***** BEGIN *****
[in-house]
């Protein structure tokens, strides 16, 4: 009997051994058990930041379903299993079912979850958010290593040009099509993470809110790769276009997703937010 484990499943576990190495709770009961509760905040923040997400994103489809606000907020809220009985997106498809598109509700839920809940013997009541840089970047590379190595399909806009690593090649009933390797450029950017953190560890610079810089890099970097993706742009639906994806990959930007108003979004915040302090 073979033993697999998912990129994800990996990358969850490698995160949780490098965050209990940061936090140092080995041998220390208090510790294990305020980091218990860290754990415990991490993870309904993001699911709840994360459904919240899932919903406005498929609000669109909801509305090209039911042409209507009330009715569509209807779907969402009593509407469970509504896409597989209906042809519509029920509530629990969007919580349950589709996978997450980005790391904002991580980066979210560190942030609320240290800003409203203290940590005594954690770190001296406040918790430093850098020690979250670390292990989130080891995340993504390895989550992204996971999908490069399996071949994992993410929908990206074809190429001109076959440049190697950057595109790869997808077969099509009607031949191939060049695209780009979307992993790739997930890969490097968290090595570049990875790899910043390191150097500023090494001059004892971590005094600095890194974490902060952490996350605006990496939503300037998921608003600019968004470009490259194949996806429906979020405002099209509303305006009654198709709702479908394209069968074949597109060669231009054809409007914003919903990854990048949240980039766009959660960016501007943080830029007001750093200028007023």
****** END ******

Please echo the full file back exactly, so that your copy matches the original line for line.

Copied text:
[in-house]
């Protein structure tokens, strides 16, 4: 009997051994058990930041379903299993079912979850958010290593040009099509993470809110790769276009997703937010 484990499943576990190495709770009961509760905040923040997400994103489809606000907020809220009985997106498809598109509700839920809940013997009541840089970047590379190595399909806009690593090649009933390797450029950017953190560890610079810089890099970097993706742009639906994806990959930007108003979004915040302090 073979033993697999998912990129994800990996990358969850490698995160949780490098965050209990940061936090140092080995041998220390208090510790294990305020980091218990860290754990415990991490993870309904993001699911709840994360459904919240899932919903406005498929609000669109909801509305090209039911042409209507009330009715569509209807779907969402009593509407469970509504896409597989209906042809519509029920509530629990969007919580349950589709996978997450980005790391904002991580980066979210560190942030609320240290800003409203203290940590005594954690770190001296406040918790430093850098020690979250670390292990989130080891995340993504390895989550992204996971999908490069399996071949994992993410929908990206074809190429001109076959440049190697950057595109790869997808077969099509009607031949191939060049695209780009979307992993790739997930890969490097968290090595570049990875790899910043390191150097500023090494001059004892971590005094600095890194974490902060952490996350605006990496939503300037998921608003600019968004470009490259194949996806429906979020405002099209509303305006009654198709709702479908394209069968074949597109060669231009054809409007914003919903990854990048949240980039766009959660960016501007943080830029007001750093200028007023």